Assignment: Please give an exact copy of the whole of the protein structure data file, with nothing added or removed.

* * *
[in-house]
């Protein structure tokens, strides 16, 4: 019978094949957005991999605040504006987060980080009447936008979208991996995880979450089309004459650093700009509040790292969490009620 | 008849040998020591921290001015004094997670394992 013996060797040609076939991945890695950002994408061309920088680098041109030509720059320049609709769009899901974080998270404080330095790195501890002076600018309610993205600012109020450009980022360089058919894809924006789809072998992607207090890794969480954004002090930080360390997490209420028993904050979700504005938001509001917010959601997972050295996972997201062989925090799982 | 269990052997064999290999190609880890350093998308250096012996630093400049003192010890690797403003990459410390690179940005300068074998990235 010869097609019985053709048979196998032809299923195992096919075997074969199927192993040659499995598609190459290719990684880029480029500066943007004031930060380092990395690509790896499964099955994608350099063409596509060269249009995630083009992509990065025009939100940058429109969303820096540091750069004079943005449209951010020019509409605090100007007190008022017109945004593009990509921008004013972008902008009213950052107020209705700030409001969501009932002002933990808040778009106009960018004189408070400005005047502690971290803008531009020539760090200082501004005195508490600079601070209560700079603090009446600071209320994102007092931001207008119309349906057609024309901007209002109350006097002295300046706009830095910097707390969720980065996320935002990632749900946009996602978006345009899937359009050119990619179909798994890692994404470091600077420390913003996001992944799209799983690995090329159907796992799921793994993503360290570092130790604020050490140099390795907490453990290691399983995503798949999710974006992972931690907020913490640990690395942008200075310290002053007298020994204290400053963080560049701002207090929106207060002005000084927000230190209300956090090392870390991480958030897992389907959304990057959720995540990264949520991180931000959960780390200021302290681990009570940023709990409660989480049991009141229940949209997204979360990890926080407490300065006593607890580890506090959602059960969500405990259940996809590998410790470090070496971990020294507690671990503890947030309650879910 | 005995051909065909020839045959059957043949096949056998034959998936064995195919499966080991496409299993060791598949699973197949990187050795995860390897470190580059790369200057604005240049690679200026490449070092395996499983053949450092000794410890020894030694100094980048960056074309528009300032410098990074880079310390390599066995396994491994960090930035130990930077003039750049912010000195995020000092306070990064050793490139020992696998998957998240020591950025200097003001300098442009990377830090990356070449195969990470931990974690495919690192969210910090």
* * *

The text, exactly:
[in-house]
């Protein structure tokens, strides 16, 4: 019978094949957005991999605040504006987060980080009447936008979208991996995880979450089309004459650093700009509040790292969490009620 | 008849040998020591921290001015004094997670394992 013996060797040609076939991945890695950002994408061309920088680098041109030509720059320049609709769009899901974080998270404080330095790195501890002076600018309610993205600012109020450009980022360089058919894809924006789809072998992607207090890794969480954004002090930080360390997490209420028993904050979700504005938001509001917010959601997972050295996972997201062989925090799982 | 269990052997064999290999190609880890350093998308250096012996630093400049003192010890690797403003990459410390690179940005300068074998990235 010869097609019985053709048979196998032809299923195992096919075997074969199927192993040659499995598609190459290719990684880029480029500066943007004031930060380092990395690509790896499964099955994608350099063409596509060269249009995630083009992509990065025009939100940058429109969303820096540091750069004079943005449209951010020019509409605090100007007190008022017109945004593009990509921008004013972008902008009213950052107020209705700030409001969501009932002002933990808040778009106009960018004189408070400005005047502690971290803008531009020539760090200082501004005195508490600079601070209560700079603090009446600071209320994102007092931001207008119309349906057609024309901007209002109350006097002295300046706009830095910097707390969720980065996320935002990632749900946009996602978006345009899937359009050119990619179909798994890692994404470091600077420390913003996001992944799209799983690995090329159907796992799921793994993503360290570092130790604020050490140099390795907490453990290691399983995503798949999710974006992972931690907020913490640990690395942008200075310290002053007298020994204290400053963080560049701002207090929106207060002005000084927000230190209300956090090392870390991480958030897992389907959304990057959720995540990264949520991180931000959960780390200021302290681990009570940023709990409660989480049991009141229940949209997204979360990890926080407490300065006593607890580890506090959602059960969500405990259940996809590998410790470090070496971990020294507690671990503890947030309650879910 | 005995051909065909020839045959059957043949096949056998034959998936064995195919499966080991496409299993060791598949699973197949990187050795995860390897470190580059790369200057604005240049690679200026490449070092395996499983053949450092000794410890020894030694100094980048960056074309528009300032410098990074880079310390390599066995396994491994960090930035130990930077003039750049912010000195995020000092306070990064050793490139020992696998998957998240020591950025200097003001300098442009990377830090990356070449195969990470931990974690495919690192969210910090």